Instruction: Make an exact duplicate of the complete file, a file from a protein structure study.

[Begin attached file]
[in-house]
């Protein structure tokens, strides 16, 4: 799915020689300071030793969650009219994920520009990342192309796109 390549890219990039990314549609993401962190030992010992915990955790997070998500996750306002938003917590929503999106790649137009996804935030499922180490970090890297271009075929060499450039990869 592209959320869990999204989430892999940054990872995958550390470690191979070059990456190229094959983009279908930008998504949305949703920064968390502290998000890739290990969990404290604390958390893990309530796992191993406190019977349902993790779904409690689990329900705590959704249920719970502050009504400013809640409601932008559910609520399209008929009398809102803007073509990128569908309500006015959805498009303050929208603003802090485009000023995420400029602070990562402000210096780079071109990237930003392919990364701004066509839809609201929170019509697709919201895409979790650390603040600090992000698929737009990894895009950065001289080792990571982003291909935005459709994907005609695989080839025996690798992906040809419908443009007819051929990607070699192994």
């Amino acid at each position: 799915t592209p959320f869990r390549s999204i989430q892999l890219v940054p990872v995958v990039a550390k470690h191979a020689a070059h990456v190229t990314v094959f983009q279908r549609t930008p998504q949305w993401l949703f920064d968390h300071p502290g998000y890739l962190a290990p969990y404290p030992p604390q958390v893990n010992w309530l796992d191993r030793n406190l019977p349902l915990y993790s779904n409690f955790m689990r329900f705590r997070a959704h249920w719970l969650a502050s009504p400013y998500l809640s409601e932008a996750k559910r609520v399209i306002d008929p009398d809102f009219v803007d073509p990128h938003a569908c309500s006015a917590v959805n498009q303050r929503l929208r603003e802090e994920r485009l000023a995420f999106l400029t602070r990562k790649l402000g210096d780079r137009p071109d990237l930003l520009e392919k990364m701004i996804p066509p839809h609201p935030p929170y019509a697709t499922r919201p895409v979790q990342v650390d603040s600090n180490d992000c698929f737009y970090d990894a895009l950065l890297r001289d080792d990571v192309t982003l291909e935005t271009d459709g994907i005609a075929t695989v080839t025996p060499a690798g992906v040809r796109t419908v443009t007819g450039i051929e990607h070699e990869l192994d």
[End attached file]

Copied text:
[in-house]
């Protein structure tokens, strides 16, 4: 799915020689300071030793969650009219994920520009990342192309796109 390549890219990039990314549609993401962190030992010992915990955790997070998500996750306002938003917590929503999106790649137009996804935030499922180490970090890297271009075929060499450039990869 592209959320869990999204989430892999940054990872995958550390470690191979070059990456190229094959983009279908930008998504949305949703920064968390502290998000890739290990969990404290604390958390893990309530796992191993406190019977349902993790779904409690689990329900705590959704249920719970502050009504400013809640409601932008559910609520399209008929009398809102803007073509990128569908309500006015959805498009303050929208603003802090485009000023995420400029602070990562402000210096780079071109990237930003392919990364701004066509839809609201929170019509697709919201895409979790650390603040600090992000698929737009990894895009950065001289080792990571982003291909935005459709994907005609695989080839025996690798992906040809419908443009007819051929990607070699192994």
């Amino acid at each position: 799915t592209p959320f869990r390549s999204i989430q892999l890219v940054p990872v995958v990039a550390k470690h191979a020689a070059h990456v190229t990314v094959f983009q279908r549609t930008p998504q949305w993401l949703f920064d968390h300071p502290g998000y890739l962190a290990p969990y404290p030992p604390q958390v893990n010992w309530l796992d191993r030793n406190l019977p349902l915990y993790s779904n409690f955790m689990r329900f705590r997070a959704h249920w719970l969650a502050s009504p400013y998500l809640s409601e932008a996750k559910r609520v399209i306002d008929p009398d809102f009219v803007d073509p990128h938003a569908c309500s006015a917590v959805n498009q303050r929503l929208r603003e802090e994920r485009l000023a995420f999106l400029t602070r990562k790649l402000g210096d780079r137009p071109d990237l930003l520009e392919k990364m701004i996804p066509p839809h609201p935030p929170y019509a697709t499922r919201p895409v979790q990342v650390d603040s600090n180490d992000c698929f737009y970090d990894a895009l950065l890297r001289d080792d990571v192309t982003l291909e935005t271009d459709g994907i005609a075929t695989v080839t025996p060499a690798g992906v040809r796109t419908v443009t007819g450039i051929e990607h070699e990869l192994d």